A couple of months back, my home room went to a careers seminar. The speakers had pushed that first impressions counted when it came to job interviews. How we looked and how we acted could be the key to getting us a job, or what got us booted out the door.
Well, what could get me booted out the door in this particular instance was my age. I was too young to be in the bar.
But that wasn’t my biggest worry. As I followed Trevor inside I realised I was hardly dressed for an interview. I’d stormed from the house after the argument with my brother in dirty shoes, the t-shirt I’d been wearing three days straight, and a thinned-out puffa jacket. Raking back my hair, I asked if Trevor had a comb.
He looked me up and down. ‘Mr Gordon’s not really going to care about your hair, Owen.’
Yeah, but I did. With the situation obviously out of the ordinary I had to try for a good first impression where I could. Trevor sighed, fished a comb from his back pocket and pointed at the men’s restroom.
The lights in there were unbelievably white and made me look horrendous. The smudges under my eyes at home appeared as massive bruising here. God, would people think I’d been in a fight? I splashed water on my face and dried it with paper towels, causing colour to flush my cheeks and make the ‘bruising’ fade just a little. After running the comb under hot water, I slicked back my hair. Then ruffled my hands through so it didn’t look so slick, and then patted it so it didn’t stand up so much.
Jesus, what am I doing?
The comb shook in my hands. My eyes, when I dared look directly in the mirror, showed dilated pupil. Nerves, and the fear of being in a place I wasn’t allowed. I sucked in deep breaths until my nerves were under control and I was sure I wouldn’t faint at my prospective employer’s feet when I met him.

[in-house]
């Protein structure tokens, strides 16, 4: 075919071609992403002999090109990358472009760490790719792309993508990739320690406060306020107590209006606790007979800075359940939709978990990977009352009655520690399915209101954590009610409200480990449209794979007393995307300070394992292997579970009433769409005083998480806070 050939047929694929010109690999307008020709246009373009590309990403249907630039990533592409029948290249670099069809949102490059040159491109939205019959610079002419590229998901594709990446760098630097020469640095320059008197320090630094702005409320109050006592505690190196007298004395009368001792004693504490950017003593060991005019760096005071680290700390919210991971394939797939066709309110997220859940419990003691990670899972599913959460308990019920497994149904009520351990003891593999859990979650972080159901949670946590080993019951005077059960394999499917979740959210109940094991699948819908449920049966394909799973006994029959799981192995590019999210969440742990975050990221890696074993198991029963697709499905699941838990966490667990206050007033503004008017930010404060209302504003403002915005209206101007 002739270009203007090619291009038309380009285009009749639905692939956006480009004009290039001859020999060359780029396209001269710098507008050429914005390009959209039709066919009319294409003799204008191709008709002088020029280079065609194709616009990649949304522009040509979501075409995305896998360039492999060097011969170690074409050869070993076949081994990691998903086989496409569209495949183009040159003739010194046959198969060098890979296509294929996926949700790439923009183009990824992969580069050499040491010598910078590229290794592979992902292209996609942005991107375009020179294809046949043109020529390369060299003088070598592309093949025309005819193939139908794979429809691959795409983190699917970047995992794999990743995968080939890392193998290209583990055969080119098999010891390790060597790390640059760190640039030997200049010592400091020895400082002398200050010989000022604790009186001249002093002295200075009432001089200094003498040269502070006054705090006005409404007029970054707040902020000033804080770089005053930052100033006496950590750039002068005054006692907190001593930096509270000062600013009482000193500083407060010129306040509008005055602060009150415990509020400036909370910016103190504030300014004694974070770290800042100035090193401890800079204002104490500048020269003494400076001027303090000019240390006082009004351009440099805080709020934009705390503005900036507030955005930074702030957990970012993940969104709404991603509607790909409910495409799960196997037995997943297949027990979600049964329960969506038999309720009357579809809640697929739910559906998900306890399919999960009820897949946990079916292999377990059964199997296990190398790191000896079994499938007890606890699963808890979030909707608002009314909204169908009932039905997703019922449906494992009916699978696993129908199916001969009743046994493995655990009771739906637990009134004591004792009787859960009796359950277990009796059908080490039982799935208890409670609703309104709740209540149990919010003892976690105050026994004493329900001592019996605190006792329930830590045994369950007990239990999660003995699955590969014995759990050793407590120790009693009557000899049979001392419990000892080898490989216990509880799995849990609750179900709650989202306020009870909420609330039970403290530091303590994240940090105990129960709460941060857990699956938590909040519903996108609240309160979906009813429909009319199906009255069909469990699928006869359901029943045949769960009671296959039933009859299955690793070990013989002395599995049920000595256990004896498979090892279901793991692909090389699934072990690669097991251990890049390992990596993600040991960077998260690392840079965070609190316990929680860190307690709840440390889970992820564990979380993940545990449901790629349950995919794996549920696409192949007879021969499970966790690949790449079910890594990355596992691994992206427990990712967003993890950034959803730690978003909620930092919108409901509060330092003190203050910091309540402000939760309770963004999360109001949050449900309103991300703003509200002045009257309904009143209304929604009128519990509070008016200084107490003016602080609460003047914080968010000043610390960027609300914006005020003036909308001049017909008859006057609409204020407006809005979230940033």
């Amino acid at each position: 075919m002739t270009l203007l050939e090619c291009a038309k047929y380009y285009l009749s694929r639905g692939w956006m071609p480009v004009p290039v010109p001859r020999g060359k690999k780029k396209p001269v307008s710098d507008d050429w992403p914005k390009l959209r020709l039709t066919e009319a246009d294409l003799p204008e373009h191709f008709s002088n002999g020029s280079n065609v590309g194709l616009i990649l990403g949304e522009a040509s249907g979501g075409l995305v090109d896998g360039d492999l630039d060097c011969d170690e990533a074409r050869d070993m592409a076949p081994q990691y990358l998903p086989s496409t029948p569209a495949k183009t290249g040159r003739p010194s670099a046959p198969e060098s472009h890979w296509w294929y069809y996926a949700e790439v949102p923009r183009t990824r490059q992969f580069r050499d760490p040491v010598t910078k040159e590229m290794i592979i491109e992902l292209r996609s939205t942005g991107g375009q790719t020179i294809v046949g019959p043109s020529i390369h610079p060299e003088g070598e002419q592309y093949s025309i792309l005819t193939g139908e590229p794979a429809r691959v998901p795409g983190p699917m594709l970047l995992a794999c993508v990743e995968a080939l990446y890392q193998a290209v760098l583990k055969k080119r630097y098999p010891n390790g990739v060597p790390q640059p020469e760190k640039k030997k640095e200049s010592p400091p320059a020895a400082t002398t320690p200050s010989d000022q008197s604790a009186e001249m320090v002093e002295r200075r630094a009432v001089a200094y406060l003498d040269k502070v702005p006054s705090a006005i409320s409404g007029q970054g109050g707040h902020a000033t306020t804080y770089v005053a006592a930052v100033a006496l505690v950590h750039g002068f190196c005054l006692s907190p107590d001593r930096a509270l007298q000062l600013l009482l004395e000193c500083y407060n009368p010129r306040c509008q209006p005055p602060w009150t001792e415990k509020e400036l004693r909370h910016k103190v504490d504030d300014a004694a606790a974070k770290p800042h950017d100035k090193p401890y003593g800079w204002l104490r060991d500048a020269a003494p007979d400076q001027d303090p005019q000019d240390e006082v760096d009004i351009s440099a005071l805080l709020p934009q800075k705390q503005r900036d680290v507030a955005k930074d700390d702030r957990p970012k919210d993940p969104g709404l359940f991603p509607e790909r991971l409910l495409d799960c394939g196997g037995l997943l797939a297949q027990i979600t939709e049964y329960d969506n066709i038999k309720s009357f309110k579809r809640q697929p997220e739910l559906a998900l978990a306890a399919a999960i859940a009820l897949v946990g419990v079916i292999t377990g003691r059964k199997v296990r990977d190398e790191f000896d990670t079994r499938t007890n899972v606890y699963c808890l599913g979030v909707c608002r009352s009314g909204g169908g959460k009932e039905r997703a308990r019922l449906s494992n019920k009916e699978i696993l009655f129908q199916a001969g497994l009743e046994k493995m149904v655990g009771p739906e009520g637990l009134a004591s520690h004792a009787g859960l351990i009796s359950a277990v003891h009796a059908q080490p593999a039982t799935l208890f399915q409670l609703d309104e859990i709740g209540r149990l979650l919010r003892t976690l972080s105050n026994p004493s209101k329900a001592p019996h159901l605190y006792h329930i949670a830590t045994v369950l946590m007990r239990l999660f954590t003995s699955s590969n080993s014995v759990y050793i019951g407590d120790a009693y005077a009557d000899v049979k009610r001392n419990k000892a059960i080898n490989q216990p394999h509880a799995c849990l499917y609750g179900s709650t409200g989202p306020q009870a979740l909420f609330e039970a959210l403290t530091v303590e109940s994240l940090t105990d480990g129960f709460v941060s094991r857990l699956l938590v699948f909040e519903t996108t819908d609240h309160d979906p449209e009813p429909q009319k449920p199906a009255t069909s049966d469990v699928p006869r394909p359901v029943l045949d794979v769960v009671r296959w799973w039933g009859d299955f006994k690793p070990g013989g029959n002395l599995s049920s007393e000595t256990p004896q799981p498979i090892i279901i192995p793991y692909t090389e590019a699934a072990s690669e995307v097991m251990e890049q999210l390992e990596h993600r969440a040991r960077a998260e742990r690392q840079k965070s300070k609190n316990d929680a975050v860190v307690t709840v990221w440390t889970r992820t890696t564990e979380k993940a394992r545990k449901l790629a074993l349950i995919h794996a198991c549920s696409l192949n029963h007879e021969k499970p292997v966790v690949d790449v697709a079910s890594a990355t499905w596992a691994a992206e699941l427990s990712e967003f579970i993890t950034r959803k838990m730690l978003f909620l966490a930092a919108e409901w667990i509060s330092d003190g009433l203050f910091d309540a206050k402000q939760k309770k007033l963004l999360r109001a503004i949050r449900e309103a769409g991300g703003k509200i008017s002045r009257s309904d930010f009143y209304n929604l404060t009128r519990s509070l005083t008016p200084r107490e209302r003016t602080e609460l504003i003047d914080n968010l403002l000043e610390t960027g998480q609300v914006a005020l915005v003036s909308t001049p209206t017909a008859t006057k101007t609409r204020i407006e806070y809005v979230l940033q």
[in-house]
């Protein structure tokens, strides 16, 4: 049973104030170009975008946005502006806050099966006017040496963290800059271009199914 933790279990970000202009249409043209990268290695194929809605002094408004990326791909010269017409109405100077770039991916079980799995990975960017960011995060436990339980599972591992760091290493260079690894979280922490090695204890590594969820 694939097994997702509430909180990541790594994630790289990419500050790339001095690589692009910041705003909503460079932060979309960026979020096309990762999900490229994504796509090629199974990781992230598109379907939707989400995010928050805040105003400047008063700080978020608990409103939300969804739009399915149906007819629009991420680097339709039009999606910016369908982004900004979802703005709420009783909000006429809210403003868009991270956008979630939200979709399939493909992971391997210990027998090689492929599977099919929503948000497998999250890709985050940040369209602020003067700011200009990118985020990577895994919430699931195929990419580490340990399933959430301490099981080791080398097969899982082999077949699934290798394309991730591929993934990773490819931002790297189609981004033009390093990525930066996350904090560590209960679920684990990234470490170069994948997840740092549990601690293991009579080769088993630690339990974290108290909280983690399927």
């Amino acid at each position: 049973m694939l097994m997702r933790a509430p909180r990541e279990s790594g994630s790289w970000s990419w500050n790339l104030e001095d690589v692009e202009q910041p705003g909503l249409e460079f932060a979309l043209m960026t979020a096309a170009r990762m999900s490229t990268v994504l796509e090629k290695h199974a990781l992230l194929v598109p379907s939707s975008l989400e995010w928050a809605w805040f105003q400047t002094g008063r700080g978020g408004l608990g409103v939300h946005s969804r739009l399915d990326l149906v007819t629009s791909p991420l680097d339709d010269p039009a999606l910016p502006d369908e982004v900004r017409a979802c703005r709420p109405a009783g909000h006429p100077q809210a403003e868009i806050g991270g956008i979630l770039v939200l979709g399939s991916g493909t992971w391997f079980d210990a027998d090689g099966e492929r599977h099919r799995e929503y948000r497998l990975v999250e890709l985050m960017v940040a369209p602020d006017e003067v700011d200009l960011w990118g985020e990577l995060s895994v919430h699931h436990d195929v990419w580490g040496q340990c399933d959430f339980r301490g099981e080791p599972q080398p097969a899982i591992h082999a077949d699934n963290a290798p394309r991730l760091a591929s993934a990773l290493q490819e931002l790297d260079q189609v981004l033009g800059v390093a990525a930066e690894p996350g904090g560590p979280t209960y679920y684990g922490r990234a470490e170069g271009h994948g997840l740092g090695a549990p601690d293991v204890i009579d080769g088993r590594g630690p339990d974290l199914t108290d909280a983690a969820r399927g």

I unzipped the jacket a little so the top of my t-shirt was showing. It looked tidier that way. My jeans weren’t too bad and I hoped that the light in the bar proper might be dark enough to hide my footwear from serious inspection.
Trevor waited for me just outside the door and took the comb. He wore a half smile. ‘You’re a cute kid, Owen, Mr Gordon will like you.’
God, I hoped so. I really needed a job now; my savings would handle the new power bill but not much else.
Trevor led me through the crowd to a secondary bar at the back of the building. Less crowded, but the light was just as dim. Hopefully that would be in my favour. I just had project intelligence and competence for thirty minutes tops. I stiffened my spine, straightened my shoulders, and acted like I had every right to be here.
The careful ‘first impression’ shell cracked when Trevor spoke to a man at the bar and the man turned to me with a frown. Opportunity lost barely after it began! Was it my jeans? Or maybe he could see my sneakers. Or maybe the dimness didn’t hide the smudges under—
‘Owen,’ Trevor said, cutting off my self-diagnosing. ‘This is Andrew Gordon.’
And so it beigns….
This is the opening moment of my long-time-coming novel, which is marked here because it’s April 5th. This whole meeting between Owen and Andrew is on Andrew’s 40th birthday. (Though he never reveals that!). Thinking about it just now is a little depressing, since turning 40 iss momentous, but Andrew’s been at work longer than needed and is now drinking alone. Not only that, but he’s not even able to go home. He’s been at the hotel for a few days because of water issues with his apartment.
I was very lucky on my 40th – my sister and her hubby flew me to Melbourne for the weekend!
Not that Andrew’s birthday was in any way forgettable!